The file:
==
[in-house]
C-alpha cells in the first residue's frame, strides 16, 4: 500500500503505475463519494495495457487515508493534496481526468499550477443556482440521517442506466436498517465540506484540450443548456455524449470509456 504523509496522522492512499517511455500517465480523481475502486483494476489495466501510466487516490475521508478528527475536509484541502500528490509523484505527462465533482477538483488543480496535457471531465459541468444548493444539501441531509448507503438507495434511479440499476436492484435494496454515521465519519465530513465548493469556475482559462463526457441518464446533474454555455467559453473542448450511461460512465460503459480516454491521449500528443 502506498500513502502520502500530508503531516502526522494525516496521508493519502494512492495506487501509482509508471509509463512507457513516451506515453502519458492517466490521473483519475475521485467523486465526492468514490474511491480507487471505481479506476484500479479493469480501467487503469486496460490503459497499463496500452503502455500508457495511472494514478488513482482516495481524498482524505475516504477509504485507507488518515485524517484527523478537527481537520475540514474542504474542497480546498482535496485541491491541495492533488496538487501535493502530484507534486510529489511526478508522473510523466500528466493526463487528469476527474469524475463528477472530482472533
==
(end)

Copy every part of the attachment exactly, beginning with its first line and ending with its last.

[in-house]
C-alpha cells in the first residue's frame, strides 16, 4: 500500500503505475463519494495495457487515508493534496481526468499550477443556482440521517442506466436498517465540506484540450443548456455524449470509456 504523509496522522492512499517511455500517465480523481475502486483494476489495466501510466487516490475521508478528527475536509484541502500528490509523484505527462465533482477538483488543480496535457471531465459541468444548493444539501441531509448507503438507495434511479440499476436492484435494496454515521465519519465530513465548493469556475482559462463526457441518464446533474454555455467559453473542448450511461460512465460503459480516454491521449500528443 502506498500513502502520502500530508503531516502526522494525516496521508493519502494512492495506487501509482509508471509509463512507457513516451506515453502519458492517466490521473483519475475521485467523486465526492468514490474511491480507487471505481479506476484500479479493469480501467487503469486496460490503459497499463496500452503502455500508457495511472494514478488513482482516495481524498482524505475516504477509504485507507488518515485524517484527523478537527481537520475540514474542504474542497480546498482535496485541491491541495492533488496538487501535493502530484507534486510529489511526478508522473510523466500528466493526463487528469476527474469524475463528477472530482472533